Thus, Plaintiffs couldn’t show that any alleged inadequacy in the warning label caused the explosion or injuries. Moreover, even if Plaintiff, in fact, had placed the can on or near the flame, Plaintiffs’ own expert agreed that the existing label was adequate to warn a consumer not to do so.

Plaintiffs’ theory that the warning was inadequate because it did not specifically warn that the can’s contents would vent through holes in the bottom if overheated failed for the same reason. Plaintiffs argued that identical cooking sprays that were also sold in vented spray cans did include express warnings that the product was designed to ‘vent’ its contents through holes in the bottom.

The court said even assuming that a manufacturer’s use of a certain warning for similar products is relevant to the adequacy of a product’s warning label—a proposition for which Plaintiffs provided no legal support—Plaintiffs still could not show that the absence of this warning about venting caused the injuries. Plaintiffs’ contention that if the label had specifically warned of the possibility of venting, Plaintiff could have chosen not to use the product at all, the court found bordered on the absurd.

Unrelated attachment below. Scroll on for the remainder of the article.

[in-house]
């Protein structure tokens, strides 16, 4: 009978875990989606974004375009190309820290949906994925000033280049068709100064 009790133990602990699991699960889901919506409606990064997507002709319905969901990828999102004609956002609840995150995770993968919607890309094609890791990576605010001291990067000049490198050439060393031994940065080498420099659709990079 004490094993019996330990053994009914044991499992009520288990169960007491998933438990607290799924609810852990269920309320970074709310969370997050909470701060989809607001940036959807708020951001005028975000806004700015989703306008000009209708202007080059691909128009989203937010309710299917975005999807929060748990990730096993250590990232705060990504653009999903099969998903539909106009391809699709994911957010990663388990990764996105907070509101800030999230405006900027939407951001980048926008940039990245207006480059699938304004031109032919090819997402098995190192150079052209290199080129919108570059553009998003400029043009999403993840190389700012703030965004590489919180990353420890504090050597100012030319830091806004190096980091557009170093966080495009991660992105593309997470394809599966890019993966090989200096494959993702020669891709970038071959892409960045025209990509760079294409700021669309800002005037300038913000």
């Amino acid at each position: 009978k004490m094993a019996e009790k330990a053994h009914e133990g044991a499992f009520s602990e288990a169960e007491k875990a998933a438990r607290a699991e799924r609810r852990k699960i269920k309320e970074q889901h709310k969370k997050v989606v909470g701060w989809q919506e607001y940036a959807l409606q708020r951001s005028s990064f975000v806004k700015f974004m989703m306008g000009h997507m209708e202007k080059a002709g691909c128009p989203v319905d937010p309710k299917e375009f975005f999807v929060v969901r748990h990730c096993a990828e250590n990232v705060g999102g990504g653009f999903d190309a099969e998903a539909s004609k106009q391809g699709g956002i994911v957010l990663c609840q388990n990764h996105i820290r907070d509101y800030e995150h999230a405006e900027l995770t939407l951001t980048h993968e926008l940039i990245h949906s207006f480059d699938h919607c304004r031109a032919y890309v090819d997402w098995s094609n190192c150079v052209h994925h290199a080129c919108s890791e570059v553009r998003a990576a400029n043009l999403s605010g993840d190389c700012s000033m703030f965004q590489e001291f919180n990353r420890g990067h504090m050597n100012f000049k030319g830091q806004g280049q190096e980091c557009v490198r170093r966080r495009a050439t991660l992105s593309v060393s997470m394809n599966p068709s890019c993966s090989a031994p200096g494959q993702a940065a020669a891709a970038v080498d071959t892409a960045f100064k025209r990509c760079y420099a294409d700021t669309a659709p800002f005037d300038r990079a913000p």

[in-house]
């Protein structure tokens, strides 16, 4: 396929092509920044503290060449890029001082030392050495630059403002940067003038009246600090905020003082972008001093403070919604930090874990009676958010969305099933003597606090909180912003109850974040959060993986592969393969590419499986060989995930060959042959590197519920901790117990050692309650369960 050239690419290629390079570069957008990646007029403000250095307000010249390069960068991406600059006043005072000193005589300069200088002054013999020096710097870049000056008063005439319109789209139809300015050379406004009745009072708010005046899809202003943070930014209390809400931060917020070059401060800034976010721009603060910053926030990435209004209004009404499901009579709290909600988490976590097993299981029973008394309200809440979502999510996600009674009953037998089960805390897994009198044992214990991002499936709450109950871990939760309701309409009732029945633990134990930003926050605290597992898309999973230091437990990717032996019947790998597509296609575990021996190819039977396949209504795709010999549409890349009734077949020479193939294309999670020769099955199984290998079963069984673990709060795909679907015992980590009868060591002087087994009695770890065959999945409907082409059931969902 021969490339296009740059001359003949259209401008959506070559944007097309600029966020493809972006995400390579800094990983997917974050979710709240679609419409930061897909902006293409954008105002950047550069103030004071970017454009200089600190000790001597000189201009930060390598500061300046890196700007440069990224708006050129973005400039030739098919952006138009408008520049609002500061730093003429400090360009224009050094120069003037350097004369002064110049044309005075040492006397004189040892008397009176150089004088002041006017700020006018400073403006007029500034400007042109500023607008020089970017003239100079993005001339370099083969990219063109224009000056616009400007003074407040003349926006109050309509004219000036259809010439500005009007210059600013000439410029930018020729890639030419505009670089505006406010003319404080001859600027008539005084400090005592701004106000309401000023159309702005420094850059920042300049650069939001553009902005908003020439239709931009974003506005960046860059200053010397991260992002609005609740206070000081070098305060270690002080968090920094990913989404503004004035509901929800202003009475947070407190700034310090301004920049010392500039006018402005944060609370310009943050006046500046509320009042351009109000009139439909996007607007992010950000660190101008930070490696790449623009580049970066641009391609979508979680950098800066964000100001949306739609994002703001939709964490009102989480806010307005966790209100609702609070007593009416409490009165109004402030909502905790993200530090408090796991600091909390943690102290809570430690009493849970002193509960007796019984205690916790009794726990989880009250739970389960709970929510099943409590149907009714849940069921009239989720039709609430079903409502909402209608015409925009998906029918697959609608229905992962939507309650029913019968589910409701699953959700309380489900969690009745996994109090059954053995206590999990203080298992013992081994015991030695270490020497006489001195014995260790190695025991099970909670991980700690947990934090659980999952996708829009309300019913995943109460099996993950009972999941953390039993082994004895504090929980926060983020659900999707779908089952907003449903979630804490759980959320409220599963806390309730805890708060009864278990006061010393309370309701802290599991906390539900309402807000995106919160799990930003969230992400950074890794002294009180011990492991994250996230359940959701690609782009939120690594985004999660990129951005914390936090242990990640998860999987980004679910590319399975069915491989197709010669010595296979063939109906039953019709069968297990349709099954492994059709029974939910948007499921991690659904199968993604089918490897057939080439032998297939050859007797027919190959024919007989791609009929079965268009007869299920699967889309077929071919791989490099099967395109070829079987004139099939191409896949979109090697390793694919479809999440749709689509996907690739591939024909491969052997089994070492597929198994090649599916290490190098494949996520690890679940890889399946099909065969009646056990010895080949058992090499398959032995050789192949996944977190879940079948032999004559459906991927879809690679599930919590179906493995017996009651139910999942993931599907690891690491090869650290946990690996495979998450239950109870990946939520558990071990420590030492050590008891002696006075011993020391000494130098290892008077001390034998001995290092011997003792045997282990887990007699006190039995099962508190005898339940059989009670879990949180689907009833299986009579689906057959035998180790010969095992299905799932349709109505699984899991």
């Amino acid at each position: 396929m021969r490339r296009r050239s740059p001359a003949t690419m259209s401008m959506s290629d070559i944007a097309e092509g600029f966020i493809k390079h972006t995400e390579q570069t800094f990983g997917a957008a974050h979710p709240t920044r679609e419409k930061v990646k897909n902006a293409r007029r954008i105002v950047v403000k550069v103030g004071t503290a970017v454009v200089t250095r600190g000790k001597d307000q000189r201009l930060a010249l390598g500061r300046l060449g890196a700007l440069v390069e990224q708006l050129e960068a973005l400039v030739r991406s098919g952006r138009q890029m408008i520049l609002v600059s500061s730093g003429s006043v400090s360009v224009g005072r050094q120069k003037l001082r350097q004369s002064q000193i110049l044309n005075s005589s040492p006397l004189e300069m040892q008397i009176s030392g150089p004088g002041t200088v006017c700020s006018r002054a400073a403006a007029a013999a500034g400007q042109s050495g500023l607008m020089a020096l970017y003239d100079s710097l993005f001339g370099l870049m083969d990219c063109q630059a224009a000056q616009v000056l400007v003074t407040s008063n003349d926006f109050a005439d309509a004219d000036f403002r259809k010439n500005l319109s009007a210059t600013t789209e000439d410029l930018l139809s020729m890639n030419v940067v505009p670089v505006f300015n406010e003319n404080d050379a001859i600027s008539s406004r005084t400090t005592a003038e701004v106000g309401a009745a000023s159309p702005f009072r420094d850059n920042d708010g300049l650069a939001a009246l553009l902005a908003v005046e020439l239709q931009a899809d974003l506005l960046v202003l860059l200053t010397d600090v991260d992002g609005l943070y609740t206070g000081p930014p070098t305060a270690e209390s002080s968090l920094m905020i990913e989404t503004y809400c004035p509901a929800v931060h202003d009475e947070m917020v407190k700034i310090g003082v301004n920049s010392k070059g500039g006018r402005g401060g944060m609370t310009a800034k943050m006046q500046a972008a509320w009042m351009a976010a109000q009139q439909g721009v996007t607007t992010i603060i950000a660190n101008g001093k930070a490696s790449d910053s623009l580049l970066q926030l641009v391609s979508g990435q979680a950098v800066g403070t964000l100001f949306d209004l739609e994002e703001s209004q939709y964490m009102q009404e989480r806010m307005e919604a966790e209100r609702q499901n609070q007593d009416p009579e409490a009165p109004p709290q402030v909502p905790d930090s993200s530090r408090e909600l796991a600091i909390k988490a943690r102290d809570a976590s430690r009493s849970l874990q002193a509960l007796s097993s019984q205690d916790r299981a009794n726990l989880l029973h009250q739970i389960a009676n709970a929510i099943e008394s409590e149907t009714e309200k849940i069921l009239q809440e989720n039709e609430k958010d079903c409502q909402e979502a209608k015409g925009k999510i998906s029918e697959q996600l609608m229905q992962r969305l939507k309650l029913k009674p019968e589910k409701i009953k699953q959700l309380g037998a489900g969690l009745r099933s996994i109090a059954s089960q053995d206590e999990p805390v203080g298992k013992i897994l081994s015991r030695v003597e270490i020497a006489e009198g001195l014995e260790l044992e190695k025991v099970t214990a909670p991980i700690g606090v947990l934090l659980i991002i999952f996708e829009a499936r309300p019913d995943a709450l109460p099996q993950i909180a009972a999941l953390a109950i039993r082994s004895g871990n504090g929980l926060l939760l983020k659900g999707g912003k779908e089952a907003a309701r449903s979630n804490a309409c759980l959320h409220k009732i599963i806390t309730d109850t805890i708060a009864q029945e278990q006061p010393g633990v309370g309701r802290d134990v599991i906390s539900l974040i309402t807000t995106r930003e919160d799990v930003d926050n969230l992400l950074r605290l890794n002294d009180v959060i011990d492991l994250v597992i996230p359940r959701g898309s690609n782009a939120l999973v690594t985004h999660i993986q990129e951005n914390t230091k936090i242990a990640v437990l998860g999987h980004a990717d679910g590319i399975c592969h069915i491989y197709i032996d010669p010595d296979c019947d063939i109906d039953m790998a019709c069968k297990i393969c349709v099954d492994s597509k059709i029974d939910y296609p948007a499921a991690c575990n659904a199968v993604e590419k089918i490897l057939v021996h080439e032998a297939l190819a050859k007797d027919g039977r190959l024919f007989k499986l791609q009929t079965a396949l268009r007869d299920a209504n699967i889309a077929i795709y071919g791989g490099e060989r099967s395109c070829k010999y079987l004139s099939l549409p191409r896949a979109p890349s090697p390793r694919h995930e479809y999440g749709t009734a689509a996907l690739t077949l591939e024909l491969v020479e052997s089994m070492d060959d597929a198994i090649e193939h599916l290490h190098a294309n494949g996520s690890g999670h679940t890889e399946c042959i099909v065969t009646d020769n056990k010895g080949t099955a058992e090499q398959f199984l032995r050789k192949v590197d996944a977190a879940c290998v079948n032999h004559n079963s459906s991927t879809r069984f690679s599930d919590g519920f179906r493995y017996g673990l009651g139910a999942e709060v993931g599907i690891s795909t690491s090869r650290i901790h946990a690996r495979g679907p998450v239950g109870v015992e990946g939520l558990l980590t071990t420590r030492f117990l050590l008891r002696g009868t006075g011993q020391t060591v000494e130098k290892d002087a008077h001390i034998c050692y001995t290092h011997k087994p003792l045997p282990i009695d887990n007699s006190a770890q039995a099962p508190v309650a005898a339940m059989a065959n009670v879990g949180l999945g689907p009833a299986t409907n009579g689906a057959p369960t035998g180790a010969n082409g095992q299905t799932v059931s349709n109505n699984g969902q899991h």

Toxic Torts, Asbestos, and Lead Paint
By: Marina A. Barci
[email protected]

As the heat persists here in WNY, I realize how much I have taken for granted in the past that every place I have worked so far in my life has had air conditioning, except of course the summer camps (but then I was in the mountains surrounded by trees and the heat doesn’t quite feel so bad there when you’re having fun in the sun). Now that I am working from home however, I realize just how hot my house is when I am stuck in it all day with no air conditioning. So, I am being one of those people that complains about the heat even though we only get a few precious months of nice weather in these parts. Not only have I realized I take air conditioning for granted, I also take working internet for granted. For the second time in a month, my internet is down as I write this. It is much harder to work from home with no internet! Luckily, this time around I am able to hotspot when necessary to email something, like this column, over to our trusty editors.
For this month’s trivia facts: